As you'd expect from their name, public courses are open to anyone who can afford the greens fee. They tend to be busy, especially on weekends and holidays. At premier public courses like Bethpage Black, the site of the 2002 U.S. Open, some golfers sleep in their cars overnight so they'll be first in line for a tee time the next morning. Sleeping in a car may not sound like much fun, but I'm told it's a great bonding experience.
Each course has its own tee-time policy. Many let you book a time up to a week in advance. Others follow a strange rule: You must show up at a designated time midweek to sign up for weekend play. And some courses you can't book at all. You just show up and take your chance (hence, the overnight gang sleeping in their cars). My advice is simple: Phone ahead and find out the policy at the course you want to play.
Okay, I'll assume that you've jumped through whatever hoops are necessary and you know when you're supposed to play. So you pull into the parking lot about an hour before your tee time. What next? Most courses have a clubhouse. You may want to stop inside to change clothes, and maybe buy something to eat or drink.
By all means, make use of the clubhouse, but don't change your shoes in there. If you're already dressed to hit the greens, put on your golf shoes in the parking lot. Then throw your street shoes into the trunk. Don't worry about looking goofy as you lace those spikes with your foot on the car bumper. Everyone does it!
then,the first thing to do at the clubhouse is to confirm your time with the pro or starter, and then pay for your round. The pro is sure to be in one of two places: teaching on the practice range or hanging out in the pro shop. If the pro doesn't take the money, the starter adjacent to the first tee usually will. As for cost, the price depends on the course and its location. You can pay anything from $ 10 to more than $ 150. At gorgeous Pebble Beach Golf Links in California, the greens fee is more than $ 400!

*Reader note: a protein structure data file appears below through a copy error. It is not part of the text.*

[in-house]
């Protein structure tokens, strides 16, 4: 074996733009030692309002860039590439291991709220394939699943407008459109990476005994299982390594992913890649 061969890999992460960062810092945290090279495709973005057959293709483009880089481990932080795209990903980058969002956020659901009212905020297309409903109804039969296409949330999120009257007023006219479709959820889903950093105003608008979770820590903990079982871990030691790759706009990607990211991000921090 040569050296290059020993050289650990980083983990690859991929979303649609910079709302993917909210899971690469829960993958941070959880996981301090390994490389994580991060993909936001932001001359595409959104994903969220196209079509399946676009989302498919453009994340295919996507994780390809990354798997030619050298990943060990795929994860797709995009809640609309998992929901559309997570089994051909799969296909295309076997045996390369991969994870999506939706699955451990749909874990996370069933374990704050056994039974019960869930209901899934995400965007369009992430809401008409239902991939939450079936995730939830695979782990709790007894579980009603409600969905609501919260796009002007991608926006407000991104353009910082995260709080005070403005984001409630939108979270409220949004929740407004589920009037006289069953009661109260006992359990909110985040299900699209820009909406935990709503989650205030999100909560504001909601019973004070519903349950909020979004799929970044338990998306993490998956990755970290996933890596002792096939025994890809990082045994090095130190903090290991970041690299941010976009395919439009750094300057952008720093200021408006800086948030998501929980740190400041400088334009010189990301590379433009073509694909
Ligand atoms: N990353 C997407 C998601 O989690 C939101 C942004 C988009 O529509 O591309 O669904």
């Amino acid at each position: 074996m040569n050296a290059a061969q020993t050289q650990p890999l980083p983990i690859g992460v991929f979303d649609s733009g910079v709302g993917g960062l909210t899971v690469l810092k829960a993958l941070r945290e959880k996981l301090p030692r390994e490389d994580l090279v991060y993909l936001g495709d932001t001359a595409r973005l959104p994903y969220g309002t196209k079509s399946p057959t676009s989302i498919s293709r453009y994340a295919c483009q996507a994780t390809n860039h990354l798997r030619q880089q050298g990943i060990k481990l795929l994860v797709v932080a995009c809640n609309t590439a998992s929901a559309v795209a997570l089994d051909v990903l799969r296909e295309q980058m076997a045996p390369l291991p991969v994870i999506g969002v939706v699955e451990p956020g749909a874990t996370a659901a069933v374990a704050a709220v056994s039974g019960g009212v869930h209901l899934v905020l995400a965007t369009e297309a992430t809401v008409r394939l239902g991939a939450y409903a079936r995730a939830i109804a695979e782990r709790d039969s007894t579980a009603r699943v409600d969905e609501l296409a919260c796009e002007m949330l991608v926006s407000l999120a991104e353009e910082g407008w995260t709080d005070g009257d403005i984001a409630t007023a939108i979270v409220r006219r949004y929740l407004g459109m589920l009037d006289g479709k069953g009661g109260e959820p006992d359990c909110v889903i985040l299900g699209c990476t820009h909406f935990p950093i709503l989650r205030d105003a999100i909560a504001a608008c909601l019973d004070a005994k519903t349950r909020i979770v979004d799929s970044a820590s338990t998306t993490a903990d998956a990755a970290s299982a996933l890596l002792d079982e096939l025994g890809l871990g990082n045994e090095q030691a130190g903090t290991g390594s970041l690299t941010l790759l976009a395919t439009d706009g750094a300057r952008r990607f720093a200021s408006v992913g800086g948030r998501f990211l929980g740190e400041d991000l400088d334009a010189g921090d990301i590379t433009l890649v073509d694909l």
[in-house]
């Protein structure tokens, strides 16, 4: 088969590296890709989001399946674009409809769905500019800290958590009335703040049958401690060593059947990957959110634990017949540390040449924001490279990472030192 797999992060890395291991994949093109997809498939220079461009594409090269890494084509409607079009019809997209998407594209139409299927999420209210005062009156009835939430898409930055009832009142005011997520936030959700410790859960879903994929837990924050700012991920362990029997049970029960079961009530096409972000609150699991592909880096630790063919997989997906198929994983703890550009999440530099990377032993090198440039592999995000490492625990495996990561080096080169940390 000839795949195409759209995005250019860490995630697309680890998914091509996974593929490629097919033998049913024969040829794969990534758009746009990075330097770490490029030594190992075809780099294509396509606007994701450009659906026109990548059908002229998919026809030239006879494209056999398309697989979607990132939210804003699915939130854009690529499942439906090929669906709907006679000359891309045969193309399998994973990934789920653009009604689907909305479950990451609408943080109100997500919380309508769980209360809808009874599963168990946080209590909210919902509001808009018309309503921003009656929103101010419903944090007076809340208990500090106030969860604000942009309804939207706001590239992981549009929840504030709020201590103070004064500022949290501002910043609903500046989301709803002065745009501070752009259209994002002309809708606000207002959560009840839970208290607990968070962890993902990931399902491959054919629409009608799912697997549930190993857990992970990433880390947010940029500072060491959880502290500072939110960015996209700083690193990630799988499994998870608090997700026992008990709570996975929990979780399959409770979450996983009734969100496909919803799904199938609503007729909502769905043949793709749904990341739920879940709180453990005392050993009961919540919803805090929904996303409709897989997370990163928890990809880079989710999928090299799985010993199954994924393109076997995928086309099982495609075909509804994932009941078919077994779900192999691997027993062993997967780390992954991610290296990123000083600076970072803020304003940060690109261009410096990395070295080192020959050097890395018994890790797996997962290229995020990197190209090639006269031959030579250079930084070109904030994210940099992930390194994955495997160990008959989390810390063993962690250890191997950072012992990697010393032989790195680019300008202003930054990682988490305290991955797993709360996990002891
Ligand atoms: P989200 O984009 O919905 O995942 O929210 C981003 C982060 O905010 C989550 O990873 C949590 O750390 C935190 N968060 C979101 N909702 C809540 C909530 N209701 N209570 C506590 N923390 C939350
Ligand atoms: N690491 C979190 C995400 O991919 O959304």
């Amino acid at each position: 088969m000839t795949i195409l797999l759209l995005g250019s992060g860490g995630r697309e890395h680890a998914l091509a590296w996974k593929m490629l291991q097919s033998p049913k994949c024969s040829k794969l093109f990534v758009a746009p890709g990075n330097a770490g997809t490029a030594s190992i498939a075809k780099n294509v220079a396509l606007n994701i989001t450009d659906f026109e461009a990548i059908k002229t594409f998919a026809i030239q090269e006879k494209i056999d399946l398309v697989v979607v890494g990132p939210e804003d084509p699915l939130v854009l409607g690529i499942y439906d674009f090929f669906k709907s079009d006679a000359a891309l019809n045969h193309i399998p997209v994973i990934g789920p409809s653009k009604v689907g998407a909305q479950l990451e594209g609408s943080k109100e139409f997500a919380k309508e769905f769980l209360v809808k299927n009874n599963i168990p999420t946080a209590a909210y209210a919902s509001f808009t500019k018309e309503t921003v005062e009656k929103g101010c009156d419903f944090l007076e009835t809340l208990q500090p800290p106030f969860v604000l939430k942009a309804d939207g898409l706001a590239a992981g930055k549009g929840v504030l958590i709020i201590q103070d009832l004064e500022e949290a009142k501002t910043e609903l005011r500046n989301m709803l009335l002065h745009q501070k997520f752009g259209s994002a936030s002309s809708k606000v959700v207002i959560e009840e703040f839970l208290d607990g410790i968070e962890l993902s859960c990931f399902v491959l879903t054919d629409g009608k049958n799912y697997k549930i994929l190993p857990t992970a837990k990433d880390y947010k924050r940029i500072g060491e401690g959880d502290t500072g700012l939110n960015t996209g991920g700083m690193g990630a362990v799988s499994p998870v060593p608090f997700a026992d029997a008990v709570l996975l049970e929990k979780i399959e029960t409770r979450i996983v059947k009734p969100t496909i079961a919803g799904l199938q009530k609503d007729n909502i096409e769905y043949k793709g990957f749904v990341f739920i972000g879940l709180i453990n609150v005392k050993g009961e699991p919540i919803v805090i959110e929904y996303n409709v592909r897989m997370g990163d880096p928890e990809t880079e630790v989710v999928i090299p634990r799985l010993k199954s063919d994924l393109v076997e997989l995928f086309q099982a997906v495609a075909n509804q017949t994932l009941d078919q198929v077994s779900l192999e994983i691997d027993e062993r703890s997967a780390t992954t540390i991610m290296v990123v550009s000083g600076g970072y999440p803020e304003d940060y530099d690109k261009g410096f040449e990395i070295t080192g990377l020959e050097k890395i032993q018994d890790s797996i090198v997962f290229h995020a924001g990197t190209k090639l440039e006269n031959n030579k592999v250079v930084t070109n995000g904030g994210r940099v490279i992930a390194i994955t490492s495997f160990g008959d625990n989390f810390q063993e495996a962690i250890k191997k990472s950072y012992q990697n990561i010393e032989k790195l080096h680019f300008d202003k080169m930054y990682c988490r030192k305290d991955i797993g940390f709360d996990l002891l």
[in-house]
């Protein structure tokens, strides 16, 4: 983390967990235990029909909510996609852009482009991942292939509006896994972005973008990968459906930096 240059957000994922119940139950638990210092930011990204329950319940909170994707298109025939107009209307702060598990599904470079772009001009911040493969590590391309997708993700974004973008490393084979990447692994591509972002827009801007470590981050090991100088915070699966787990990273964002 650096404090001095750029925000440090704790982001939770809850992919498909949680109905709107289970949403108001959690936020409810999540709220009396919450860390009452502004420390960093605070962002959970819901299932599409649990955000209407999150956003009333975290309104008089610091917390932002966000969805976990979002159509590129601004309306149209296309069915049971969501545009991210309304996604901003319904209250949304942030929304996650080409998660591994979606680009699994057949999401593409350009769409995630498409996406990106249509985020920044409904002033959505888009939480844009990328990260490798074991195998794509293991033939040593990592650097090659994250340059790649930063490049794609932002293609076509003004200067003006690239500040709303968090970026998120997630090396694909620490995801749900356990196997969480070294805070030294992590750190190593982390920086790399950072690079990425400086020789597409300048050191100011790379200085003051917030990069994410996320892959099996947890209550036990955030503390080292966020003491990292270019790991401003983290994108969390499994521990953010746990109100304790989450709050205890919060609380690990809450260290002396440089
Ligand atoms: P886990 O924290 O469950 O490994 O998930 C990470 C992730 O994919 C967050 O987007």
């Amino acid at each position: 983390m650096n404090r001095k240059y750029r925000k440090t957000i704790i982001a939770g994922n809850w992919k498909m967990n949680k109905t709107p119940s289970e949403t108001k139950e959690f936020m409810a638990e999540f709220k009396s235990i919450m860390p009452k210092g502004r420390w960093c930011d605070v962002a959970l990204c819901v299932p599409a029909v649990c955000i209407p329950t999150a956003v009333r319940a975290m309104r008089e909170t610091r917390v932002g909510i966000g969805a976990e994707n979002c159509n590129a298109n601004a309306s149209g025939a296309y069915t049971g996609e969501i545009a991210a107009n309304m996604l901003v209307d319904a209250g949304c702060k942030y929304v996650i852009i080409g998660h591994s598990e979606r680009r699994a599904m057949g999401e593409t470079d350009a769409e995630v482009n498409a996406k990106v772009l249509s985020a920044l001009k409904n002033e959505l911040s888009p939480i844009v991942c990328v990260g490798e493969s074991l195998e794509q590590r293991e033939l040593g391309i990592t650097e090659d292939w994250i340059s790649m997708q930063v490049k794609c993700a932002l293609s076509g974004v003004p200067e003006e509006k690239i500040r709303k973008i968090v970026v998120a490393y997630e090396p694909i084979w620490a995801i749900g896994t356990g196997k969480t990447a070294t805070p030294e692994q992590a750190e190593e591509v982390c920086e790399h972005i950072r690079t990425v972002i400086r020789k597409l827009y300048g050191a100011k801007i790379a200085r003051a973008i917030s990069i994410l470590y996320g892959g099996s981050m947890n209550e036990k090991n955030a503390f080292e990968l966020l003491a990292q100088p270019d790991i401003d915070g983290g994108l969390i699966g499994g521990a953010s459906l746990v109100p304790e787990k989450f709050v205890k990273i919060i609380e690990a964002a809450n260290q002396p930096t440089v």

After the financial formalities are out of the way, hit some balls on the driving range to warm up those creaky joints of yours.
Your practice sessions may not be as long as mine, but then you're not trying to figure out how to beat Hale Irwin on the Champions Tour!
Here's what I do when I'm playing in a pro event: I get to the course one hour before my starting time. I go to the putting green and practice short shots — chip shots and short pitches. This gives me an idea how fast the greens are and slowly loosens me up for fullswing shots.
Make sure that you're allowed to pitch to the practice green on your course — some courses prohibit it.
Then I wander over to the practice tee and loosen up with some of the exercises. Start with the wedges and work your way up to the driver.
Next, I hit my 3-wood (some players call this titanium club the 3-metal — a more accurate term, but it clangs in my ears). Then I proceed to bomb the driver. (If John Daly is next to me, I quietly wait for him to finish, and then I hit my driver.) Immediately after hitting practice drives — ten balls at most — I hit some short sand-wedge shots to slow down my metabolism.
I visit the putting green next, usually 15 minutes before I tee off. I start with simple 2- to 3-foot putts straight up a hill, to build my confidence. Then I proceed to very long putts — aiming not for the hole, but for the far fringe of the green. I do this because I don't want to become target-conscious on long putts. Putting the ball to the fringe lets me work on speed. It's the last thing I do before going to the tee. (Well, if it's a big tournament and my knees are shaking, I'll make a detour to the restroom.)